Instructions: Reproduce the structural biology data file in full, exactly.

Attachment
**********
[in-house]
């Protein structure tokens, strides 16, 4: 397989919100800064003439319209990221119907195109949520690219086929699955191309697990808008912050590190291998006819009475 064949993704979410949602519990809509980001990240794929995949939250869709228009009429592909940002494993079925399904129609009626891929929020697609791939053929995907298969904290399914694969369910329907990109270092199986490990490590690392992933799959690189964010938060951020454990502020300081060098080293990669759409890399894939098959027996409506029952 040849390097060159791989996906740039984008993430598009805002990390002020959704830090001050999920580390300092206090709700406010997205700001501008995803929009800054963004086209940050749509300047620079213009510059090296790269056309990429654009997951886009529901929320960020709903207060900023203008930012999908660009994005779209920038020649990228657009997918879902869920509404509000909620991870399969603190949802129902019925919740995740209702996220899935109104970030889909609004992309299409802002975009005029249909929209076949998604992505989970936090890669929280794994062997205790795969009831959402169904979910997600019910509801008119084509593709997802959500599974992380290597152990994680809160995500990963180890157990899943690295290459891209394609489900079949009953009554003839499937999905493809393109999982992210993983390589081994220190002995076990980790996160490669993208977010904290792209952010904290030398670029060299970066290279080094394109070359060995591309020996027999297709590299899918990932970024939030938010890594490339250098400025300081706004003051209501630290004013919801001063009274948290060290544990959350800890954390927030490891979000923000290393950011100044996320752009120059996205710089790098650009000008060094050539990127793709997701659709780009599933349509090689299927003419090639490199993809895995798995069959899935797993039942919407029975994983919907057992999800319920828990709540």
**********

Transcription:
[in-house]
């Protein structure tokens, strides 16, 4: 397989919100800064003439319209990221119907195109949520690219086929699955191309697990808008912050590190291998006819009475 064949993704979410949602519990809509980001990240794929995949939250869709228009009429592909940002494993079925399904129609009626891929929020697609791939053929995907298969904290399914694969369910329907990109270092199986490990490590690392992933799959690189964010938060951020454990502020300081060098080293990669759409890399894939098959027996409506029952 040849390097060159791989996906740039984008993430598009805002990390002020959704830090001050999920580390300092206090709700406010997205700001501008995803929009800054963004086209940050749509300047620079213009510059090296790269056309990429654009997951886009529901929320960020709903207060900023203008930012999908660009994005779209920038020649990228657009997918879902869920509404509000909620991870399969603190949802129902019925919740995740209702996220899935109104970030889909609004992309299409802002975009005029249909929209076949998604992505989970936090890669929280794994062997205790795969009831959402169904979910997600019910509801008119084509593709997802959500599974992380290597152990994680809160995500990963180890157990899943690295290459891209394609489900079949009953009554003839499937999905493809393109999982992210993983390589081994220190002995076990980790996160490669993208977010904290792209952010904290030398670029060299970066290279080094394109070359060995591309020996027999297709590299899918990932970024939030938010890594490339250098400025300081706004003051209501630290004013919801001063009274948290060290544990959350800890954390927030490891979000923000290393950011100044996320752009120059996205710089790098650009000008060094050539990127793709997701659709780009599933349509090689299927003419090639490199993809895995798995069959899935797993039942919407029975994983919907057992999800319920828990709540």